I am behind this bill 100%.  I have been temped to debt, and truly believe this bill is in the employees’ best interest.  If the bill becomes instrumental in subordinating or snuffing out the staffing industry in Mass., the more power to it.  Staffing/temp firms are growth-oriented and parasitic at the employees’ expense.  Believe me, most employees would rather be hired directly by the place they’re actually working at.  Temps should be unionized and hired through hiring halls.  I have worked in this arrangement in the past.  I made $30/hr through the union while agency-hired coworkers made $15/hr.  The union took 2% of my pay for dues vs. the staffing/temp agencies’ 30%+ cut.  A manager assured me the company paid the same amount for the unionized vs. staffing agency workers.
    Employees of staffing firms with a buy-out fee are vulnerable to being passed over as direct-hire employees for candidates with no fees to buy out.   Like most employees, I had to resort to staffing/temp agencies because these agencies “own” so many jobs.  I had so many horrible experiences with temp agencies.  You guys seem great at convincing companies that the contract-to-perm or contract situation is a win-win arrangement.  Well, the contracted employees loose.
    As a temp, I have always looked for direct-hire work while temping.  One time I accepted a direct-hire position and the temp agency I was working through told me that I “couldn’t” leave them.  I just told this agency that I had training and a benefits package waiting for me.  So many agency jobs have ended abruptly for me, but when you decide to leave an agency position, they balk.  I can go on and on about my very negative experiences with working with agencies.  The industry needs to be investigated and regulated; they are growth-oriented and parasitic at the employees’ expense.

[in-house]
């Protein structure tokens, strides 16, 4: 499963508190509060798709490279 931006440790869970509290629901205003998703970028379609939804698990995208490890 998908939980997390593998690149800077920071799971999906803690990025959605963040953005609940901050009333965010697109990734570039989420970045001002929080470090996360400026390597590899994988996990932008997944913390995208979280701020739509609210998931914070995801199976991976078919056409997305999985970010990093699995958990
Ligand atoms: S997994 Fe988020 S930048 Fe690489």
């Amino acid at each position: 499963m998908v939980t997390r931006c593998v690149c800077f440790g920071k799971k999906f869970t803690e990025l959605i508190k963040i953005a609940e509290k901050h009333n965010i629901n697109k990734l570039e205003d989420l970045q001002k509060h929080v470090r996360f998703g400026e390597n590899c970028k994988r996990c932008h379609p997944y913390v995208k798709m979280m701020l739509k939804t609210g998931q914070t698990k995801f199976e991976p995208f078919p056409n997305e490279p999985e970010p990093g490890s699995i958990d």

2. People take on temporary work assignments for many reasons. For some, like you, a temporary assignment provides income while you seek a permanent position. For many others, it is a lifestyle choice. As a freelancer, you can choose to be an independent contractor, or you can work through an agency. As an independent contractor, you are required to carry special insurance, pay all payroll taxes at a higher rate than as an employee of a staffing agency, and secure your own healthcare benefits. These services are provided by staffing agencies, and much of the mark-up you describe is used to cover these administrative costs. Remember – it is in the staffing agency’s best interest to offer you the highest pay rate in order to easily and rapidly fill a position, while it is in the company’s interest to pay the lowest possible rate. In this sense, the agency is acting as your agent.

    In this period of high unemployment, many companies are unprepared to commit to increasing the size of their permanent staff, but will bring on workers ONLY if they have the assurance that they are protected from co-employment, employee misclassification, and other government regulations. Only staffing agencies can simultaneously provide this protection to companies and workers. Staffing agencies are creating opportunities for people who may otherwise be unemployed. The intent of the bill may be to improve the working conditions of persons who might be exploited in various ways – but it would end up imposing draconian conditions on the whole industry. Before supporting any new legislation, one should always ask, “What problem is this solving and who will benefit?”

    • TINA CROCCO says:

      well if this is true i should of have been overed an assistant that can comunicate with special needs workers to understand what should be carried out. Verbal with contract works the best. I believe thats called a normal buisness meeting so one could carry out the assignment with the deadline. Misson accomplished. Assentives are great way to award one that follows through:)

Lalita is a people/project manager with extensive experience in operations, HCM and training and development across industries like banking, education, business consulting, BPO and information technology. She believes in a dynamic approach to life and learning as change is the only constant.